Symposium report DGE-BV 2021 – Part 1
HemoPill® & OTSC®: telemetric hemorrhage detection and latest data on hemostasis

The 50th Conference of the German Society for Endoscopy and Imaging Procedures (DGE-BV) took place on April 8 – 10, 2021. Subject of the Symposium on April 8th was telemetric haemorrhage detection with the HemoPill® acute followed by two presentations on hemostasis with the OTSC® System. Here you can find the summary of the presentation by Dr. T. Brunk, the presentation by Prof. Schmidt and Prof. Caca will follow in the next weeks. To rewatch the symposium (in German only) please click here:

HemoPill® acute is a suitable tool for risk stratification in upper GI bleeding in questions of emergency esophagogastroduodenoscopy (EGD) and inpatient admission

Dr. Thomas Brunk, Berlin: The HemoPill® acute reliably detects and excludes intraluminal blood/hematine

T. Brunk, Vivantes Hospital Friedrichshain, Berlin, presented a retrospective observational study on HemoPill application in cases of suspected upper GI bleeding and a case series with HemoPill application and following double-balloon enteroscopy in cases of suspected small intestine bleeding.
The HemoPill acute is a capsule with novel sensor technique for telemetric diagnosis of blood/hematine. An essential and unique advantage of the HemoPill is the possibility of application in patients without empty stomach. Measurements with the HemoPill allow a reliable discrimination between blood/hematine and other fluids.

Between 06/2019 and 03/2020, a retrospective observational study with the HemoPill was performed. 61 cases of HemoPill application in 12 centers in Germany and Switzerland were evaluated. Indications for HemoPill application were suspected upper GI bleeding, small intestine bleeding, or recurrent GI bleeding. Primary endpoints of the study were correct detection and correct exclusion of haemorrhage, respectively, and technical success of the measurement. Secondary endpoints were complications and impacts on the further clinical course.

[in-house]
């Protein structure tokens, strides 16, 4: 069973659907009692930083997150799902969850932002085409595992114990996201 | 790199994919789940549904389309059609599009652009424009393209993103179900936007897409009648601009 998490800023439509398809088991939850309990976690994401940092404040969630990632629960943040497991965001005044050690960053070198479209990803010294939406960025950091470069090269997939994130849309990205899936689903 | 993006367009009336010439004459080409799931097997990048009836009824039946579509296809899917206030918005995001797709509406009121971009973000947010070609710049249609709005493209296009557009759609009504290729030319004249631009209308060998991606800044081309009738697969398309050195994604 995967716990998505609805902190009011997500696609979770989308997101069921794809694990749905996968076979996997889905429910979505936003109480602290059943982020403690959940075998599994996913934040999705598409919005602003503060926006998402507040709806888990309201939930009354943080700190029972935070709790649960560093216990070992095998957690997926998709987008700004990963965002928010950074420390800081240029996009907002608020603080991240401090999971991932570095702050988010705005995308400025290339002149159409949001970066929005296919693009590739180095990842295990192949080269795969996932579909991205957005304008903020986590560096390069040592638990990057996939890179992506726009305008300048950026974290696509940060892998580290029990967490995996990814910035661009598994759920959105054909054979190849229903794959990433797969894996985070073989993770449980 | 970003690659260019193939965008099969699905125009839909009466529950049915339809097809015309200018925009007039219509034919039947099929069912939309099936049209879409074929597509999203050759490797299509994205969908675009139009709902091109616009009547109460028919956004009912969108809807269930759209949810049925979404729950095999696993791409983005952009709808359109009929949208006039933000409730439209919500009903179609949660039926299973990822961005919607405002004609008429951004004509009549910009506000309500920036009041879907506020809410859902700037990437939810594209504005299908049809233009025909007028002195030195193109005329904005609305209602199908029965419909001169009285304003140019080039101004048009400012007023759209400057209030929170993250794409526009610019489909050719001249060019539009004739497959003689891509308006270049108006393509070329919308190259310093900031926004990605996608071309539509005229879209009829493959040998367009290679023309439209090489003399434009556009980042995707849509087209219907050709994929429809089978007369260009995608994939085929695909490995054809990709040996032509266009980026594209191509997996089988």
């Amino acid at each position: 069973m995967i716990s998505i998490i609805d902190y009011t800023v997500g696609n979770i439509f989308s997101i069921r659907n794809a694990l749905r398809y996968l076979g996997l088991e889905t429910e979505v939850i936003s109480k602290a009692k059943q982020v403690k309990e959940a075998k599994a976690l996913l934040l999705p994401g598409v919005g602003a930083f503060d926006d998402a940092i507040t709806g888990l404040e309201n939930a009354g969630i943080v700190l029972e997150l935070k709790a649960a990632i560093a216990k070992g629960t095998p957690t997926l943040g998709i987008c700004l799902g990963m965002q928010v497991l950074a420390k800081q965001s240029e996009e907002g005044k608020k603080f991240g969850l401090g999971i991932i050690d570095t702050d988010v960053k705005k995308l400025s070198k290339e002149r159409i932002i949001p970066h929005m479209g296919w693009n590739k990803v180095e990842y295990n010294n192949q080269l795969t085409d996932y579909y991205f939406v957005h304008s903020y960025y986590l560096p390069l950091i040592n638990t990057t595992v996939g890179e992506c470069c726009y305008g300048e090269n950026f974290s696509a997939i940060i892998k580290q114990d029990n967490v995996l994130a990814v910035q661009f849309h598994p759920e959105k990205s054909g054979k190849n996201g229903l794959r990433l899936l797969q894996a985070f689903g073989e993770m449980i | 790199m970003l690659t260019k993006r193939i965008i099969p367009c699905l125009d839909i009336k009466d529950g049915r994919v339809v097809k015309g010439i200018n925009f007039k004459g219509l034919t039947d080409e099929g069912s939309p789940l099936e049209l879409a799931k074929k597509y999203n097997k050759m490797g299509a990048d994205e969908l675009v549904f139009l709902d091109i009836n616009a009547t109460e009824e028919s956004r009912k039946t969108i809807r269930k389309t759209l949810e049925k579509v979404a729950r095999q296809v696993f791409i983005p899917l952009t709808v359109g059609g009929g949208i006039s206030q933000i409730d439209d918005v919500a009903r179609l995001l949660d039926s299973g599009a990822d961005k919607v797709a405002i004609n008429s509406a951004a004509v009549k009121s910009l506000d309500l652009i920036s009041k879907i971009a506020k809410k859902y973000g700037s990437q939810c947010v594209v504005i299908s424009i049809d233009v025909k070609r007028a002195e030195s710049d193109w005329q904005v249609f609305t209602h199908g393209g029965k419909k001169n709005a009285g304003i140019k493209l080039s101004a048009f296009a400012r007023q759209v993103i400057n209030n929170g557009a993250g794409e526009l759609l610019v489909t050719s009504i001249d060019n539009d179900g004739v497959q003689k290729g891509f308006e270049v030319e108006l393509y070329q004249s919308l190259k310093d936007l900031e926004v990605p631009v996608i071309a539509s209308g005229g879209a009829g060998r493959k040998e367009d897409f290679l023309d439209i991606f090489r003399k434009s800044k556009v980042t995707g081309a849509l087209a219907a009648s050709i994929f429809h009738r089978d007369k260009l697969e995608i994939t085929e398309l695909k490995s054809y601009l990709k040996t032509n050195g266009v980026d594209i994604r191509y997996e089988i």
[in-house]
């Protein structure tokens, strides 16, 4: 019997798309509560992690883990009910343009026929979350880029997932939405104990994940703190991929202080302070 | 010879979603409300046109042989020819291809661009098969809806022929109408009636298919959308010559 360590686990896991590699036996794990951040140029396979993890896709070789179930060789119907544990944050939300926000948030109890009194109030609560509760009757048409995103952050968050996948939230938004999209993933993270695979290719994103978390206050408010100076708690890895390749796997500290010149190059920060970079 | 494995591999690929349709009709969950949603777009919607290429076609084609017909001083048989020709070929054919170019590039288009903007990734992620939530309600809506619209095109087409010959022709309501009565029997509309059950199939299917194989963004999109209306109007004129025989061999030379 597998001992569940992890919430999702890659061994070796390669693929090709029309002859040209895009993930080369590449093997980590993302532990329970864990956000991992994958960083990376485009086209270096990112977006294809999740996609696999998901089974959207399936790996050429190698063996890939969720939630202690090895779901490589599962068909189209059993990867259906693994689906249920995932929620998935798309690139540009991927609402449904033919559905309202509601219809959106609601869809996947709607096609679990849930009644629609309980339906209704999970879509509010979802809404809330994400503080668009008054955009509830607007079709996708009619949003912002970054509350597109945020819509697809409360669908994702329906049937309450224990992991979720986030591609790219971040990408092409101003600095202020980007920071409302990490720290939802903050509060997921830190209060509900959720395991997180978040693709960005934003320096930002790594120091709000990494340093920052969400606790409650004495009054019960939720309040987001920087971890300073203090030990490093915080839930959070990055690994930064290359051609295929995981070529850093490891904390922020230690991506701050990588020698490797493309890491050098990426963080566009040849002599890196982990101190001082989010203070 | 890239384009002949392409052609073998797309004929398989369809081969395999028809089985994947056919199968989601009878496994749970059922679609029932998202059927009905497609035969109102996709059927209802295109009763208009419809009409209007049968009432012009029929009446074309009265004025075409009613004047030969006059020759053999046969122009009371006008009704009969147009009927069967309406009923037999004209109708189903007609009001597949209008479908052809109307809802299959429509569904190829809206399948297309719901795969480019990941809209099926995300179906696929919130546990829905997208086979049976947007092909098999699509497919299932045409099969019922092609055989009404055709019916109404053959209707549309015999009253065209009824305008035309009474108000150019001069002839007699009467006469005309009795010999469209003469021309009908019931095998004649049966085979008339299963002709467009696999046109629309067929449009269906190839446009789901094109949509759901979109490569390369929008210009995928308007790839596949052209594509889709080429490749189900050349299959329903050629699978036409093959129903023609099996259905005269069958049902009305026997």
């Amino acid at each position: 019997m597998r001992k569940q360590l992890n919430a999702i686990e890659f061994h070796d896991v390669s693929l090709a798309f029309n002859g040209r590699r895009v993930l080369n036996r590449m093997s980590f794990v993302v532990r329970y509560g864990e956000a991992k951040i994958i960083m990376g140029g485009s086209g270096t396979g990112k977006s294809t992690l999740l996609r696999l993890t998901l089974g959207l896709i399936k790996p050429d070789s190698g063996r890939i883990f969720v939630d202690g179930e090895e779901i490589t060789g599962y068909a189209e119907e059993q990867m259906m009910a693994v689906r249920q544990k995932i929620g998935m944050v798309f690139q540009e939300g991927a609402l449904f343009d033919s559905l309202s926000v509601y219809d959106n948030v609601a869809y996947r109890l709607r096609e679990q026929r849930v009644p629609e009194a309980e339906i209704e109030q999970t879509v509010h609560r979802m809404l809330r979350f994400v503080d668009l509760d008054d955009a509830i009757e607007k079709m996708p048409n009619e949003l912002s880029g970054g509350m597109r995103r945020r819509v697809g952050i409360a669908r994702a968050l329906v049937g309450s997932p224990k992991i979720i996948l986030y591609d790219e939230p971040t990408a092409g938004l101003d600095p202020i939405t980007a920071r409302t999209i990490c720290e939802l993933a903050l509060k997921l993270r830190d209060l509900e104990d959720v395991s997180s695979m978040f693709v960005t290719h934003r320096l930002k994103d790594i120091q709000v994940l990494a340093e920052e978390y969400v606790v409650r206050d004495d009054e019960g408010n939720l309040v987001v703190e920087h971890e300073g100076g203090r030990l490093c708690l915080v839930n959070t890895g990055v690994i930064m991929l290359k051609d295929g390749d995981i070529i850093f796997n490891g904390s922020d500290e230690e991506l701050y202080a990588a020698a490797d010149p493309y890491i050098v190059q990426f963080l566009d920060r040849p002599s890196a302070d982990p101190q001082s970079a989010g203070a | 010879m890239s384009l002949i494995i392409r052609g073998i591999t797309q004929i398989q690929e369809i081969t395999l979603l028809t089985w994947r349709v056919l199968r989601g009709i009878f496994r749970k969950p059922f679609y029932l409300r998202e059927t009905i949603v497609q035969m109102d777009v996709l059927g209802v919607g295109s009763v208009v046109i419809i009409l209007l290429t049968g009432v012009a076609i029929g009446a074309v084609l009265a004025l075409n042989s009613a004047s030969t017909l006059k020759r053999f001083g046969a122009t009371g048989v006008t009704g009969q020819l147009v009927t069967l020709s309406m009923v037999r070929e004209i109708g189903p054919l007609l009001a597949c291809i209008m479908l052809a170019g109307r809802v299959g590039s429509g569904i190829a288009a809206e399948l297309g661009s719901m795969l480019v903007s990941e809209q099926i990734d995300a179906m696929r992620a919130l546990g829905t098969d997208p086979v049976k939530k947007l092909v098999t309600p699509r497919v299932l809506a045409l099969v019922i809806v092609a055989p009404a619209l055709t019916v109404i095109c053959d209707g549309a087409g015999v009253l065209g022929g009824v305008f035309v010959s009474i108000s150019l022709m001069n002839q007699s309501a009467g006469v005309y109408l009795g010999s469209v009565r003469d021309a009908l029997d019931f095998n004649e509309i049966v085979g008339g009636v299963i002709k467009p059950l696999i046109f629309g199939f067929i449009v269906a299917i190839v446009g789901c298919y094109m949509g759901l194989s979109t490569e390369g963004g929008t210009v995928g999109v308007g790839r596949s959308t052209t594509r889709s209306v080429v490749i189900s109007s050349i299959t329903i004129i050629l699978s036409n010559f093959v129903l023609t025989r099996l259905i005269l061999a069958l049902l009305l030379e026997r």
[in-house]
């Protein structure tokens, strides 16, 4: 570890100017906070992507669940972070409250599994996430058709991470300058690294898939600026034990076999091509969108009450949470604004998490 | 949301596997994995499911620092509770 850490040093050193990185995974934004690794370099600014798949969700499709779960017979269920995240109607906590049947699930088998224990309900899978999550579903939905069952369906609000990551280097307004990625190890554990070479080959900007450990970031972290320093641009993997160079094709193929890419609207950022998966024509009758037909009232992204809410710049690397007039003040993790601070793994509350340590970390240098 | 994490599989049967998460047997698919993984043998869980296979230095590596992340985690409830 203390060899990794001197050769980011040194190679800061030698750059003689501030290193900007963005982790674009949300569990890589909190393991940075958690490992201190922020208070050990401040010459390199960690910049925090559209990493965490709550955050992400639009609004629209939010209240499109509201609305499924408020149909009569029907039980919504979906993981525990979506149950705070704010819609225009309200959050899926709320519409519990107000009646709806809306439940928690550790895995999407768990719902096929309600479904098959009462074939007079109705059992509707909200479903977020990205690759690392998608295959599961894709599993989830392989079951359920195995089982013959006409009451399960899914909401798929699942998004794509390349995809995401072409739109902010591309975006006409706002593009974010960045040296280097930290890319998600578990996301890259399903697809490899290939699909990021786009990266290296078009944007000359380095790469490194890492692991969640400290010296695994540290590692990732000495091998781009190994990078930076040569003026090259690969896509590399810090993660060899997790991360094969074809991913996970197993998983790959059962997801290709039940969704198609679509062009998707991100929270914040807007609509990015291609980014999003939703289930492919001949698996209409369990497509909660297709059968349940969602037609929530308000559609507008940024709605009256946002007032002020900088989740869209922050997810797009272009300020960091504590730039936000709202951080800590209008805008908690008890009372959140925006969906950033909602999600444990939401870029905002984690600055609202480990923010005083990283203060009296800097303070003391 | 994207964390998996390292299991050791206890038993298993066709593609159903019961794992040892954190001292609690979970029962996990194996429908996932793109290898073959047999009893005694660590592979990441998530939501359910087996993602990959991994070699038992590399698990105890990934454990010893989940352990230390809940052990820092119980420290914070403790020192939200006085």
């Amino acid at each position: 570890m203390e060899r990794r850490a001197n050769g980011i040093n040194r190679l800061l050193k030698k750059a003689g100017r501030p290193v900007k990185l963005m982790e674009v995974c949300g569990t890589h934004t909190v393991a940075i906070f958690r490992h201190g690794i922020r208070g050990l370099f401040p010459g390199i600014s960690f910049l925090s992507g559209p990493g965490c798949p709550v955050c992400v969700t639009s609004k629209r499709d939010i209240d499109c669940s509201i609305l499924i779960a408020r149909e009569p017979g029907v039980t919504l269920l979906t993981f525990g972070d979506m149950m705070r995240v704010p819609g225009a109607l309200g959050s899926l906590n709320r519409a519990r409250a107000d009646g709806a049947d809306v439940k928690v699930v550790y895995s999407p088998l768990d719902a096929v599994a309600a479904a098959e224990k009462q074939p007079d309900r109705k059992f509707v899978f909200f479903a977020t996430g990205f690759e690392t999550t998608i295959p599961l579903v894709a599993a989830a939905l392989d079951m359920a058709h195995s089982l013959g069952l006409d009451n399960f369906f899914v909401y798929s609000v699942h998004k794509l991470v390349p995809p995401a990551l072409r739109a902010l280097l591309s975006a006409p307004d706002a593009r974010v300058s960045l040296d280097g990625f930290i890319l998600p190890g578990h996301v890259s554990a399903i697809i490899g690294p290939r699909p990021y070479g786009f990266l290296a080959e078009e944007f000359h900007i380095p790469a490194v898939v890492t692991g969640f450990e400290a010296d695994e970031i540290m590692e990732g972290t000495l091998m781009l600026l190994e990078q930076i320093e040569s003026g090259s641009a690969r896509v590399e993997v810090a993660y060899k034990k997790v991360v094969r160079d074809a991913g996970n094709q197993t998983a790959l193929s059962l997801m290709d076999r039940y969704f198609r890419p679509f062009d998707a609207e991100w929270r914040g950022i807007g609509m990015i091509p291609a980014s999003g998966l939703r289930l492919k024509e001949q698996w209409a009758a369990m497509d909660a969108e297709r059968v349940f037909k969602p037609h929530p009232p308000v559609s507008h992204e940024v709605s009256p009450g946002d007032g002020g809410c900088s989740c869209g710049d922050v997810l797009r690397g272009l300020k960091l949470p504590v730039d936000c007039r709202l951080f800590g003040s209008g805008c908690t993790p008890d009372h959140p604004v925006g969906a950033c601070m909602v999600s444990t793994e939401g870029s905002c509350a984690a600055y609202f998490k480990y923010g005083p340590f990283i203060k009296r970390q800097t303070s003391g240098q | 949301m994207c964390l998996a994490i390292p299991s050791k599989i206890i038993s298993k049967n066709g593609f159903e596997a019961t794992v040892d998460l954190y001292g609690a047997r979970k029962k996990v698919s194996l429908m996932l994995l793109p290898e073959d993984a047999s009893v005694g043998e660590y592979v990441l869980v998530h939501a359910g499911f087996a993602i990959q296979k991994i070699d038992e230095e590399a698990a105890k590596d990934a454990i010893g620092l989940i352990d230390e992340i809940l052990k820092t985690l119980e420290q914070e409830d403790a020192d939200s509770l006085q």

60 measurements could be included in the evaluation, one measurement was technically not utilisable, the technical success rate was 98 %. 35/60 measurements were positive, in 20 of these patients a source of bleeding was detected endoscopically, in 9 patients no source of bleeding was found by gastroscopy, in 6 patients no endoscopy was performed. The mean latency between HemoPill examination and endoscopic examination was 15h15min in the 9 patients without endoscopic findings of a bleeding source, which could also be a reason for the lack of detectability. In 25/60 cases the HemoPill measurement gave a negative test result, in 20 of these patients no bleeding source was found in the gastroscopy, in the 5 other patients of this group no endoscopy was performed, in none of these patients clinical signs of bleeding occurred until discharge. In summary, both, blood detection and haemorrhage exclusion corresponded to the results of endoscopy and the further clinical symptoms. Apart from one case with temporary mild swallowing symptoms no complications occurred.
The results of HemoPill measurements had an impact on the further clinical course. A positive result led to a significant reduction of the latency to EGD (3h8min vs. 19h52min). A negative result led to a change in indi-cation for EGD from urgent to elective in 10/25 cases, and to avoidance of control EGD in one case.

The authors concluded that the HemoPill reliably detects and excludes upper GI bleeding. The application is comfortable and low in risk, the interpretation of the measurement is simple. Therefore, the HemoPill seems to be a suitable tool for risk stratification in upper GI bleeding. This interesting approach is currently subject of a prospective trial at the Universitiy Clinic Wuerzburg.

Afterwards, T. Brunk presented a case series of 13 patients with melena and negative EGD who underwent HemoPill application. In 7/13 cases, blood was detected by the HemoPill and a double-balloon-enteroscopy was performed subsequently within 24h. In all 7 cases angiodysplasias were found and obliterated. In 3 of these 7 cases the lesion was still actively bleeding.
In conclusion also active bleeding in the small intestine can be reliably detected by HemoPill application. For this, no preparation of the small intestine is necessary. The interpretation of the measurement results is fast and simple. A clear indication for HemoPill application in patients with melena and negative EGD should be the subject of further research.

HemoPill® acute: telemetric diagnosis of GI haemorrhage with novel sensor technique
(HemoPill® acute: telemetrische Diagnostik von GI-Blutungen mit neuartiger Sensortechnik)

T.Brunk, Vivantes Klinikum Friedrichhain, Berlin
Symposium presentation at the virtuell DGE-BV congress 2021